By Kristin McMurran
July 07, 1980 12:00 PM

It is 8 a.m. in Fort Lauderdale, Fla., and David Toma feels lousy. The former cop, whose daring undercover work inspired both Toma and Baretta, hit shows on ABC in the ’70s, continues to pay the price of his punishing calling. His body is decorated with scars and his face partially paralyzed from wounds inflicted during his 21 years with the Newark police department. He suffers from vertigo, he says, and a herniated disk in his lower back. Yet pain has not dimmed his flamboyance. His puffed, weary eyes are hidden behind Christian Dior sunglasses; his drip-dry shirt is unbuttoned to his sternum and a diamond the size of a cat’s eye sparkles on his left pinkie.

An hour later he arrives at a local private school to face a squirming audience of 450 preadolescents and teenagers. Easing himself gingerly out of a station wagon, he hitches up his slacks and spits in the gutter. Toma is ready to go onstage with his message: a shattering harangue against the dangers of drugs. “In 1961, when I was a cop,” he begins, “I saved a 3-year-old black boy from choking to death. When I got home, feeling so good because I had saved a life instead of locking someone up, my 5-year-old son, David, said, ‘Daddy, how did you do it?’ As I was showing him, I put my finger in his mouth and he began to gag. I became hysterical. I shook him and turned him upside down, screaming, ‘Please, baby, breathe!’ We called an ambulance and rushed him to the hospital. Within the hour that I had saved one small boy from dying,” says Toma, “my own son was dead.” (The child is believed to have died of acute edema of the larynx, a condition resulting in swelling which cuts off air supply.) Toma turned to tranquilizers, building a 100-pill-a-day addiction that jeopardized his job and marriage. “Finally,” he says, “one of my nephews, who had been an addict for 16 years, came to me and I said, ‘Ronnie, I need help.’ He stayed with me for seven, eight weeks, and it was an uphill struggle. Every time I got to the top I’d slide back down.”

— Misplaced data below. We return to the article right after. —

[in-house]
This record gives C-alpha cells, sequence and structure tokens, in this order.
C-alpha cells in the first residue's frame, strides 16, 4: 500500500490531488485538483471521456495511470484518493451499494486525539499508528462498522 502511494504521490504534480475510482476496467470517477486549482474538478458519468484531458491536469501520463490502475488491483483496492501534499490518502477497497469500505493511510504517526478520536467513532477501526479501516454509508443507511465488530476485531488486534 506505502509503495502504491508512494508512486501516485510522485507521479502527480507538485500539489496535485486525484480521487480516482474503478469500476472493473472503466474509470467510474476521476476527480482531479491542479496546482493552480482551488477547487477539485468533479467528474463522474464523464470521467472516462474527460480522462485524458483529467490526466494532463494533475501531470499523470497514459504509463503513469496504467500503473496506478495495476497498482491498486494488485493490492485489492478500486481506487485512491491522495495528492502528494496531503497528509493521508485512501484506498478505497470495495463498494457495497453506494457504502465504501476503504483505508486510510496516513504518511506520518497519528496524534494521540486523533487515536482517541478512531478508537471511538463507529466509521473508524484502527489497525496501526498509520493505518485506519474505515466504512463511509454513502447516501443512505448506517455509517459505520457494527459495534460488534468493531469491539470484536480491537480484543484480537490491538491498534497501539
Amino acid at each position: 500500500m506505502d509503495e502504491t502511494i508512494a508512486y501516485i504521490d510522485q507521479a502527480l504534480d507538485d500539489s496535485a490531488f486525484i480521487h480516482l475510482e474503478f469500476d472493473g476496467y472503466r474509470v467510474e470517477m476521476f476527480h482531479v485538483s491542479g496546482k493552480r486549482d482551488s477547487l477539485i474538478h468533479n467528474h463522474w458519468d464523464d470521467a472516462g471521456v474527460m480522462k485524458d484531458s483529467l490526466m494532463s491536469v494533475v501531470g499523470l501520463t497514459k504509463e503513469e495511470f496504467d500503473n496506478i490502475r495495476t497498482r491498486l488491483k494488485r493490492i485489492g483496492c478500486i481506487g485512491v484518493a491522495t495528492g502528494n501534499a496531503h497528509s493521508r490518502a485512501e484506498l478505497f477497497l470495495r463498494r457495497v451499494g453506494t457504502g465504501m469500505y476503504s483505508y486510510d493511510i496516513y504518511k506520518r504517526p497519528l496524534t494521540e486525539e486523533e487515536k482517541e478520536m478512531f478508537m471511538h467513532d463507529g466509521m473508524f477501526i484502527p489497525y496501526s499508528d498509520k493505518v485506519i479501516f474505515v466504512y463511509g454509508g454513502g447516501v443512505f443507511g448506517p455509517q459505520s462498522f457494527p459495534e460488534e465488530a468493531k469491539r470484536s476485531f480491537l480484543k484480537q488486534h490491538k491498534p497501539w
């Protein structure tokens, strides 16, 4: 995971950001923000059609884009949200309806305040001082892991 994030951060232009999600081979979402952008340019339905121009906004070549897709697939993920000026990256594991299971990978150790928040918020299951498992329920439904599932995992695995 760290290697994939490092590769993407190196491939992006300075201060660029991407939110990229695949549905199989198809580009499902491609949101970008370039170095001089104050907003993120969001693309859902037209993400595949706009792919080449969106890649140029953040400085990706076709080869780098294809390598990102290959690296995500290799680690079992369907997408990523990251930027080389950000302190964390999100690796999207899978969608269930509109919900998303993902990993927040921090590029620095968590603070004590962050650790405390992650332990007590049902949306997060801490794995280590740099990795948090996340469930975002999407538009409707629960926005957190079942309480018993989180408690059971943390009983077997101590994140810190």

Eventually, says Toma, he beat the habit, but that is not the lesson he is teaching today. “I used to box,” he tells the kids. “I played professional baseball. I was in good shape. I had a badge and a gun. I had it all together, I thought, and then one day it was gone. That’s how quickly it comes upon you, my friends, if you’re not ready for it.” For the next two hours he holds his audience spellbound—stabbing at the air, his voice rising to a shout and falling to a whisper, sometimes even choking back sobs as he recounts grisly horror tales of the side effects of drugs and alcohol. “Marijuana destroys your memory,” he roars. “Do you think God’s going to put another brain in there? Anytime you’re getting off through artificial stimulation, there is something wrong. It drags you down. It makes you lonely, depressed, suicidal…”

Toma may not be telling the kids anything they haven’t already heard from someone else, but because his approach is so wrenchingly personal, he is a difficult man to ignore. When, finally, he announces, “I’m here because I love you, and I’m not going to let you kill yourselves—you’re too precious,” the gym is filled with thunderous cheering. Throngs of children rush to touch him. Some beg for a word with him privately; a few sheepishly hand over their drugs. “I’ve heard a lot of b.s. lectures,” says one student, “but he made an impression on me I’ll never forget.”